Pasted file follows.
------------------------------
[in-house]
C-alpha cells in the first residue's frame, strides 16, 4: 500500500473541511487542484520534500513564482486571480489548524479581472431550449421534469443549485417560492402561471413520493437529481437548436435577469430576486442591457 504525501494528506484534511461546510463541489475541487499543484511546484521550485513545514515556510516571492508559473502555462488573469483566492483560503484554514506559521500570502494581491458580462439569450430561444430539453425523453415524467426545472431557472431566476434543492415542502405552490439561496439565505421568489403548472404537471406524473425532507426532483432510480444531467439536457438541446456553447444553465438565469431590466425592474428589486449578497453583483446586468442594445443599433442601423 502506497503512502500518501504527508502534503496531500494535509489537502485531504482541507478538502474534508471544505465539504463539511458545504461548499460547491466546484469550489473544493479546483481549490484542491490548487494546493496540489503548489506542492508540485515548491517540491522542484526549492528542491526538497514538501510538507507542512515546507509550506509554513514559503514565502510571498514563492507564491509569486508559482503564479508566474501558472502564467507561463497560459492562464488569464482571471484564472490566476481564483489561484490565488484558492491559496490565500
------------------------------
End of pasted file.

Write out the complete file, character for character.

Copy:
[in-house]
C-alpha cells in the first residue's frame, strides 16, 4: 500500500473541511487542484520534500513564482486571480489548524479581472431550449421534469443549485417560492402561471413520493437529481437548436435577469430576486442591457 504525501494528506484534511461546510463541489475541487499543484511546484521550485513545514515556510516571492508559473502555462488573469483566492483560503484554514506559521500570502494581491458580462439569450430561444430539453425523453415524467426545472431557472431566476434543492415542502405552490439561496439565505421568489403548472404537471406524473425532507426532483432510480444531467439536457438541446456553447444553465438565469431590466425592474428589486449578497453583483446586468442594445443599433442601423 502506497503512502500518501504527508502534503496531500494535509489537502485531504482541507478538502474534508471544505465539504463539511458545504461548499460547491466546484469550489473544493479546483481549490484542491490548487494546493496540489503548489506542492508540485515548491517540491522542484526549492528542491526538497514538501510538507507542512515546507509550506509554513514559503514565502510571498514563492507564491509569486508559482503564479508566474501558472502564467507561463497560459492562464488569464482571471484564472490566476481564483489561484490565488484558492491559496490565500